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Defining collocation for lexicographic purposes

From linguistic theory to lexicographic practice


Edited By Adriana Orlandi and Laura Giacomini

This volume aims to promote a discussion on the definition of collocation that will be useful for lexicographic purposes. Each of the papers in the volume contains addresses in detail one or more aspects of three main issues. The first issue concerns, on the one hand, the boundaries between collocations and other word combinations, and the way in which lexicographers convey classifications to dictionary users. The second issue is the possibility, or even necessity, of adapting the definition of collocation to the objectives of different types of dictionaries, taking into account their specific micro- and macro-structural properties and their users’ needs. The third issue concerns the methods for collocation extraction. In order to tailor the definition of collocation to the actual dictionary function, it is necessary to develop hybrid methods relying on corpus-based approaches and combining data processing with criteria such as native speakers’ evaluation and contrastive analysis.


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Italian dictionaries of collocations (Luigi Matt)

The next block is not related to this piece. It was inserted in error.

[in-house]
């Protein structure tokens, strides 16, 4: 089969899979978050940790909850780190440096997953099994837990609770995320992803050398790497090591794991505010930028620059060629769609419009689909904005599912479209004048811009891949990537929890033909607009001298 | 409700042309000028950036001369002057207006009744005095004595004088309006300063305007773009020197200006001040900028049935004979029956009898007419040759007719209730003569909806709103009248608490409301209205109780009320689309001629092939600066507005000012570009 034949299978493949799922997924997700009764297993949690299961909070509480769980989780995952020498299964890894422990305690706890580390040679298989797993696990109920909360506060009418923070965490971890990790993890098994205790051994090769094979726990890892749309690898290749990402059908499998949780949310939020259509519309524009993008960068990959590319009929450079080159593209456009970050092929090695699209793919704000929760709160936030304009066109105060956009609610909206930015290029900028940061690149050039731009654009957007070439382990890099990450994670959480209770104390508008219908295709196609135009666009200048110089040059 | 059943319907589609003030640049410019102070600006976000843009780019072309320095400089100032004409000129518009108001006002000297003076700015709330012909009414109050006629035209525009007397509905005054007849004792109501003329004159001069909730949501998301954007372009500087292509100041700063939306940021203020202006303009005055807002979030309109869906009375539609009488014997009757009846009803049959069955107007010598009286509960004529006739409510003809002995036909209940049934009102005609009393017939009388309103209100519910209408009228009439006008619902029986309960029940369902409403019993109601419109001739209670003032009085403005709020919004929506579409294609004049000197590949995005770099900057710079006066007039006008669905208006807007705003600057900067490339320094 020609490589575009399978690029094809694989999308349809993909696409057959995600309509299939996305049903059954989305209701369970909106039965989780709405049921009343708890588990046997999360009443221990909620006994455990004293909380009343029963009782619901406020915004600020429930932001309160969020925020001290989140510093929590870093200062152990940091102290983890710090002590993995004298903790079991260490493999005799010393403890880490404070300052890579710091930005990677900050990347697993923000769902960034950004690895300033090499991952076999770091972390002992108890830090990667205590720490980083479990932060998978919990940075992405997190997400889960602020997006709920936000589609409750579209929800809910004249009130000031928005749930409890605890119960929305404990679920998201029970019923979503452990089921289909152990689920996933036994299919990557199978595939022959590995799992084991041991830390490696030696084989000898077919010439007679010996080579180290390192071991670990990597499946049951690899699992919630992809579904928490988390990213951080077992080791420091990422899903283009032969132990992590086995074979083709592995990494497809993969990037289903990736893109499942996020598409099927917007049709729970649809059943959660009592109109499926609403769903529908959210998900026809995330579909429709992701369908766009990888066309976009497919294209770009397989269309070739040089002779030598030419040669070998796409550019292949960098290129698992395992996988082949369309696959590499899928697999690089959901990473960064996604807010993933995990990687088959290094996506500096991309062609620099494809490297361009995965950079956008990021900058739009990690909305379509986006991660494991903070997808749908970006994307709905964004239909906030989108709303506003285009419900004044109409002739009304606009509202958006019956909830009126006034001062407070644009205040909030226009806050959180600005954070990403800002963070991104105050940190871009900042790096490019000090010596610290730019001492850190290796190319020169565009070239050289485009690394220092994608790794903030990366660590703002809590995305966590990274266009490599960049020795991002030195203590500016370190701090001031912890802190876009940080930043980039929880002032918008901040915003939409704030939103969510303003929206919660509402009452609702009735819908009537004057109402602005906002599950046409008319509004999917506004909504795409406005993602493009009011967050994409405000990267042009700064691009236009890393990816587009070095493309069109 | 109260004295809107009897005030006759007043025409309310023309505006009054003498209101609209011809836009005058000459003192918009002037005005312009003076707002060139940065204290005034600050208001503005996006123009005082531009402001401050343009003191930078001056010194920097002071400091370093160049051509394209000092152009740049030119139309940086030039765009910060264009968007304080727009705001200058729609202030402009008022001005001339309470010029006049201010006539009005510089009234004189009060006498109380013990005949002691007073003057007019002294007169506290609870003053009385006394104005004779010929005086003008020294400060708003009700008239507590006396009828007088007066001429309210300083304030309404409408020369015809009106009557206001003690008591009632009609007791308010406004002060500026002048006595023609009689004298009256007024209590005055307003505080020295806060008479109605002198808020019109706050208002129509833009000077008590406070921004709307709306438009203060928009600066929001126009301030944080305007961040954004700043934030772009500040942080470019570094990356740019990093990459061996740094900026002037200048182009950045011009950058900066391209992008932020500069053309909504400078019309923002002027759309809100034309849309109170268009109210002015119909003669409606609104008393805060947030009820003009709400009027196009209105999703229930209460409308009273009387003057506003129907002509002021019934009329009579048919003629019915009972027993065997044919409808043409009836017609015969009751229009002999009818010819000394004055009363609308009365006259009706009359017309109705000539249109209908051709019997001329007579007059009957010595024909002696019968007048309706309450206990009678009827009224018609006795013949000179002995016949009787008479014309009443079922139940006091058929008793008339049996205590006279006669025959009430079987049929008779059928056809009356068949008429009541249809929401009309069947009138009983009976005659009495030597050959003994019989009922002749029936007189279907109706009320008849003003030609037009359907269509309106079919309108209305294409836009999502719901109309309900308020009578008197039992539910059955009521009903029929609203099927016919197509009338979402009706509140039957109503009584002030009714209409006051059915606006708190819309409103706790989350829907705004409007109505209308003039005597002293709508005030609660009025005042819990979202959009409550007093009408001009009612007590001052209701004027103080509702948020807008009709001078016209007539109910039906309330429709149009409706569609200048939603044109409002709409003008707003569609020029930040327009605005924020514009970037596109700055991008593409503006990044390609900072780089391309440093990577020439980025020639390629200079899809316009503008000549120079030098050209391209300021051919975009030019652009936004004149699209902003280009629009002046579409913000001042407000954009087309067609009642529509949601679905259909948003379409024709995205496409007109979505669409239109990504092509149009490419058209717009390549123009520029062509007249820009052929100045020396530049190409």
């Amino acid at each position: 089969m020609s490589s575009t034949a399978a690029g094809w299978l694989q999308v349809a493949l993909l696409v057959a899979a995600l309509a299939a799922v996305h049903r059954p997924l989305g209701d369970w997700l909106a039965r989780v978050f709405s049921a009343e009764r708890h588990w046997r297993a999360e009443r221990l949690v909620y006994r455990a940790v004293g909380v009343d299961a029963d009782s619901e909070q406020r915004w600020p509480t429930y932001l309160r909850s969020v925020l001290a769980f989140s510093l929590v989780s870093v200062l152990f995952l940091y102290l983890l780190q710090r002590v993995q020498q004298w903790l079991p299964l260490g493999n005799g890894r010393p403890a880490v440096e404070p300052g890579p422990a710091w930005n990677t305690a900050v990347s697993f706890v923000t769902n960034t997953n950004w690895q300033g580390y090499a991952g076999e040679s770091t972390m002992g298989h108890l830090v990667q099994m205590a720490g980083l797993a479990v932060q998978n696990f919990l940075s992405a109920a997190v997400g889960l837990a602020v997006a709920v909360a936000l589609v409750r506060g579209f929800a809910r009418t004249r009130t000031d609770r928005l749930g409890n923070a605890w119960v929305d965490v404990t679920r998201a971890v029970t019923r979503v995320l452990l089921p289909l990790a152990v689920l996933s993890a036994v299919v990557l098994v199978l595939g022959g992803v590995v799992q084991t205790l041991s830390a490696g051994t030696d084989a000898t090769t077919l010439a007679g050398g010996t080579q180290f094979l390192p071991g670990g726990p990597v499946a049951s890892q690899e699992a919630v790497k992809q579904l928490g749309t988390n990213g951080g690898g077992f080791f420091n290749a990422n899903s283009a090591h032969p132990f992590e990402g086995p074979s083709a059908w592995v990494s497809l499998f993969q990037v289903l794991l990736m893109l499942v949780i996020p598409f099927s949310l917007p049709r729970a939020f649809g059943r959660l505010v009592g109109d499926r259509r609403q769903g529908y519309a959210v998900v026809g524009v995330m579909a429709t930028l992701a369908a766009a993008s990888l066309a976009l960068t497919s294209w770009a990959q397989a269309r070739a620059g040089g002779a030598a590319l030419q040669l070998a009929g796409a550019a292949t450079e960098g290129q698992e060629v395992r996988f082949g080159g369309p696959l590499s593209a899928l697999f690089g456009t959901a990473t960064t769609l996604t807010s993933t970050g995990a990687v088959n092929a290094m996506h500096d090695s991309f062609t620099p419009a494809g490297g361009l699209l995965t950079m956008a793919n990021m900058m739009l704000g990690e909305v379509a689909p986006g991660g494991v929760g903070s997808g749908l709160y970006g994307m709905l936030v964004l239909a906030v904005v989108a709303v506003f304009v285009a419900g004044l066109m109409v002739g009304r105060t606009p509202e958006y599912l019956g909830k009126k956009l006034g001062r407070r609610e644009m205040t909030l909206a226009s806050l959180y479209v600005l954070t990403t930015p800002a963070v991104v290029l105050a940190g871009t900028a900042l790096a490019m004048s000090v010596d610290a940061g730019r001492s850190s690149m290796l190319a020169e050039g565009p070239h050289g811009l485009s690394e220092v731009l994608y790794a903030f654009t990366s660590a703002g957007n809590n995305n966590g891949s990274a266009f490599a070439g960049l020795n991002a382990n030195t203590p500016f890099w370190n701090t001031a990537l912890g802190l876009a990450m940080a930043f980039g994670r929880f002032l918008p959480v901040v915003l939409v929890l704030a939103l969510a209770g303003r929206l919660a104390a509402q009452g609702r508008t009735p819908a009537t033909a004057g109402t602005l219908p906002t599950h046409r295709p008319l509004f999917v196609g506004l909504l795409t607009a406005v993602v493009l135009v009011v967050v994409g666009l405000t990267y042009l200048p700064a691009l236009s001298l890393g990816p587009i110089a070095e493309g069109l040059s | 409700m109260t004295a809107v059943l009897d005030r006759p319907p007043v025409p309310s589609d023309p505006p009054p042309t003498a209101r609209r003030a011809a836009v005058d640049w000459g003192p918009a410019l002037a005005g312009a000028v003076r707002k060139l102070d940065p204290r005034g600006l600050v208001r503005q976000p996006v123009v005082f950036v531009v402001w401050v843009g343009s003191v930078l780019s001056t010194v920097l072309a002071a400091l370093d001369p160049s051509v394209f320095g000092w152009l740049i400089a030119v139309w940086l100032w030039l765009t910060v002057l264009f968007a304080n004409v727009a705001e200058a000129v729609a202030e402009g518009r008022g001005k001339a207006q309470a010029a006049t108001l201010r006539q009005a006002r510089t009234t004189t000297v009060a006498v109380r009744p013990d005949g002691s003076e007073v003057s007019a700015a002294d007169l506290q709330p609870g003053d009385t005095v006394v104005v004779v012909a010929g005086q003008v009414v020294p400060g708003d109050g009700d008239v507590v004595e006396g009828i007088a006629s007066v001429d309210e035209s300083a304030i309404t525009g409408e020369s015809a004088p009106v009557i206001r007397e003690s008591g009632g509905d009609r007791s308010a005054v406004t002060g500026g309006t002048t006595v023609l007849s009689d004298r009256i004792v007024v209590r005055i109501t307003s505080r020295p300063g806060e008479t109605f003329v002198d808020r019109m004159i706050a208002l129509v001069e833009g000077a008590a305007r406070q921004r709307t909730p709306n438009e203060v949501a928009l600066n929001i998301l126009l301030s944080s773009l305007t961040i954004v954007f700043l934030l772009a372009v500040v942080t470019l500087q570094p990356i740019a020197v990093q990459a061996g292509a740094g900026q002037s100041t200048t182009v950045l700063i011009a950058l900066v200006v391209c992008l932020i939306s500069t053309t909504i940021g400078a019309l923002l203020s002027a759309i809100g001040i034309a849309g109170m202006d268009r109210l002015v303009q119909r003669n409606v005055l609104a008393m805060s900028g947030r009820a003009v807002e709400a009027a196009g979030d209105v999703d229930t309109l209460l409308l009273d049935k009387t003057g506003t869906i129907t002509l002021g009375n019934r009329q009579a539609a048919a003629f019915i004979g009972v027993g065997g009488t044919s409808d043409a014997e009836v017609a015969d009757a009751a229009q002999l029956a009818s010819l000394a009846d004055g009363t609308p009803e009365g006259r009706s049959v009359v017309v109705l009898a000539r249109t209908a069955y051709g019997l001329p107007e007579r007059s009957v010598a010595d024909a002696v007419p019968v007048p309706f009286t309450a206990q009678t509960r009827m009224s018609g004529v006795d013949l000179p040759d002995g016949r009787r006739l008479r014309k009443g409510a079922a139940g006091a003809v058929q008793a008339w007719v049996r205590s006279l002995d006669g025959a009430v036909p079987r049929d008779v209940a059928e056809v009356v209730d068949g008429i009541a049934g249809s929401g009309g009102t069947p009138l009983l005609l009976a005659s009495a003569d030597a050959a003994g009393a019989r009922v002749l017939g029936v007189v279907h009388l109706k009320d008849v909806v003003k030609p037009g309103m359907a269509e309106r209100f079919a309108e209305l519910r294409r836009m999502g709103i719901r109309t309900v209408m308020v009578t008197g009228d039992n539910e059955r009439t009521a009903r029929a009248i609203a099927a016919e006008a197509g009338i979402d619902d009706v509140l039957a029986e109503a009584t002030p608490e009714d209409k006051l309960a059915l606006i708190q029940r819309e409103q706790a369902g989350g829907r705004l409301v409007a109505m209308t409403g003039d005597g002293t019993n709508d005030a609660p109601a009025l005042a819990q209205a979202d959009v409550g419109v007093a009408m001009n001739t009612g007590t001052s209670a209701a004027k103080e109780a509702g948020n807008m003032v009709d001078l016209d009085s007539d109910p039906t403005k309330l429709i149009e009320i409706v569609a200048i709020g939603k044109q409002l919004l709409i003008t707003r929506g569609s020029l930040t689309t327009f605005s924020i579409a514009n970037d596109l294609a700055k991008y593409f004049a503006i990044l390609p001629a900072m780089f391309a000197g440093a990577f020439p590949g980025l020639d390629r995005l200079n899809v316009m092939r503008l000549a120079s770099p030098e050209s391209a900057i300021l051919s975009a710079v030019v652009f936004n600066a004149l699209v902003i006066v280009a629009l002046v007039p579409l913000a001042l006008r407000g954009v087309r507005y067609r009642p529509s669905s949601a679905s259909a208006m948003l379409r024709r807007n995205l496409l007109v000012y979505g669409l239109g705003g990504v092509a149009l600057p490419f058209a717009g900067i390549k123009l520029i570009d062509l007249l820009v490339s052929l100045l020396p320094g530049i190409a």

Luigi Matt Italian dictionaries of collocations Abstract: In this paper we describe all Italian collocation dictionaries available at the moment. The four dictionaries are very different in their approach and results. We ana- lyse the theoretical background of each dictionary (although this issue is not extensively addressed or not addressed at all by the authors), and more practical aspects ranging from the creation of the lemma list and the selection of collocations to the lemma struc- ture and the presentation of grammatical and semantic information. The paper high- lights the major achievements and shortcomings of the four dictionaries, with the aim to provide some interesting food for thought for future lexicographic work. Keywords: collocations, lexicography, Italian 0. Introduction Four Italian dictionaries of collocations have recently been published: Urzì (2009), Russo (2010), Tiberii (2012), and Lo Cascio (2012, 2013).1 These publications have at least partly filled the gap between Italian lin- guistic studies and other major European languages such as English, French and Spanish. In fact, in Italy the term collocazione only came into use in recent years and is still struggling to establish itself in lin- guistic studies, to the extent that it is often even ignored in important reference texts. The first reference work to deal with collocations in a serious manner was probably Marello (1996). However, her model was rarely imitated. In fact, there is no reference to collocations in Dardano (1996), which is frequently used in university courses on Italian linguistics. Nor 1 Compared to the...

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